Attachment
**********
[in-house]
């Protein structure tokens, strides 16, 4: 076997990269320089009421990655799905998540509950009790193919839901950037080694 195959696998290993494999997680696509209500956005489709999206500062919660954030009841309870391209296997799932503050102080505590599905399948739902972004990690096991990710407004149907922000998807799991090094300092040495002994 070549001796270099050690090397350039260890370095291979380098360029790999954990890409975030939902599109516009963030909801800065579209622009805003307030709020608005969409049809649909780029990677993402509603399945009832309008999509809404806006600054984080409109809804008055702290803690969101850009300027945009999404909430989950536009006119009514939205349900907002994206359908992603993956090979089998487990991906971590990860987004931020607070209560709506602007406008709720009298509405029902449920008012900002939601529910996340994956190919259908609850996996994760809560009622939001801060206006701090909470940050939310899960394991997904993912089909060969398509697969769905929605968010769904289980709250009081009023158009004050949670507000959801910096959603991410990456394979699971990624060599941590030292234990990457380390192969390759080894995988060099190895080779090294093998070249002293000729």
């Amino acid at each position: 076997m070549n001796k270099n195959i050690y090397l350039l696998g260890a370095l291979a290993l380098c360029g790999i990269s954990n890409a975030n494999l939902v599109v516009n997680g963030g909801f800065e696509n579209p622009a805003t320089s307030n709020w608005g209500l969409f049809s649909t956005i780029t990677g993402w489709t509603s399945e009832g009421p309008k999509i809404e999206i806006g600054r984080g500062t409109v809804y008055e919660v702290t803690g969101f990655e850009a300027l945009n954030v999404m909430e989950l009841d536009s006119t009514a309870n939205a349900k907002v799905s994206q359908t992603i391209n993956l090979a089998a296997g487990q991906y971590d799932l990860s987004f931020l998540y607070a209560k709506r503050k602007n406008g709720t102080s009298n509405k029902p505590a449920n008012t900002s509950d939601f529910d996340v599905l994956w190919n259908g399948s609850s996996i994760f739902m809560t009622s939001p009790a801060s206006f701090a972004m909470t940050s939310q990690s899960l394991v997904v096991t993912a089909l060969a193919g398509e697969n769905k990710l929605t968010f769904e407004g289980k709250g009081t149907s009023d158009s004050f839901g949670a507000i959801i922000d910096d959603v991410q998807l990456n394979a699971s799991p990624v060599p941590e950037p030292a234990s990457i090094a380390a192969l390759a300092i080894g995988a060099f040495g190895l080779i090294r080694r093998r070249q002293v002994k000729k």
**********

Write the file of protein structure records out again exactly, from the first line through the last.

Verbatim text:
[in-house]
């Protein structure tokens, strides 16, 4: 076997990269320089009421990655799905998540509950009790193919839901950037080694 195959696998290993494999997680696509209500956005489709999206500062919660954030009841309870391209296997799932503050102080505590599905399948739902972004990690096991990710407004149907922000998807799991090094300092040495002994 070549001796270099050690090397350039260890370095291979380098360029790999954990890409975030939902599109516009963030909801800065579209622009805003307030709020608005969409049809649909780029990677993402509603399945009832309008999509809404806006600054984080409109809804008055702290803690969101850009300027945009999404909430989950536009006119009514939205349900907002994206359908992603993956090979089998487990991906971590990860987004931020607070209560709506602007406008709720009298509405029902449920008012900002939601529910996340994956190919259908609850996996994760809560009622939001801060206006701090909470940050939310899960394991997904993912089909060969398509697969769905929605968010769904289980709250009081009023158009004050949670507000959801910096959603991410990456394979699971990624060599941590030292234990990457380390192969390759080894995988060099190895080779090294093998070249002293000729």
């Amino acid at each position: 076997m070549n001796k270099n195959i050690y090397l350039l696998g260890a370095l291979a290993l380098c360029g790999i990269s954990n890409a975030n494999l939902v599109v516009n997680g963030g909801f800065e696509n579209p622009a805003t320089s307030n709020w608005g209500l969409f049809s649909t956005i780029t990677g993402w489709t509603s399945e009832g009421p309008k999509i809404e999206i806006g600054r984080g500062t409109v809804y008055e919660v702290t803690g969101f990655e850009a300027l945009n954030v999404m909430e989950l009841d536009s006119t009514a309870n939205a349900k907002v799905s994206q359908t992603i391209n993956l090979a089998a296997g487990q991906y971590d799932l990860s987004f931020l998540y607070a209560k709506r503050k602007n406008g709720t102080s009298n509405k029902p505590a449920n008012t900002s509950d939601f529910d996340v599905l994956w190919n259908g399948s609850s996996i994760f739902m809560t009622s939001p009790a801060s206006f701090a972004m909470t940050s939310q990690s899960l394991v997904v096991t993912a089909l060969a193919g398509e697969n769905k990710l929605t968010f769904e407004g289980k709250g009081t149907s009023d158009s004050f839901g949670a507000i959801i922000d910096d959603v991410q998807l990456n394979a699971s799991p990624v060599p941590e950037p030292a234990s990457i090094a380390a192969l390759a300092i080894g995988a060099f040495g190895l080779i090294r080694r093998r070249q002293v002994k000729k």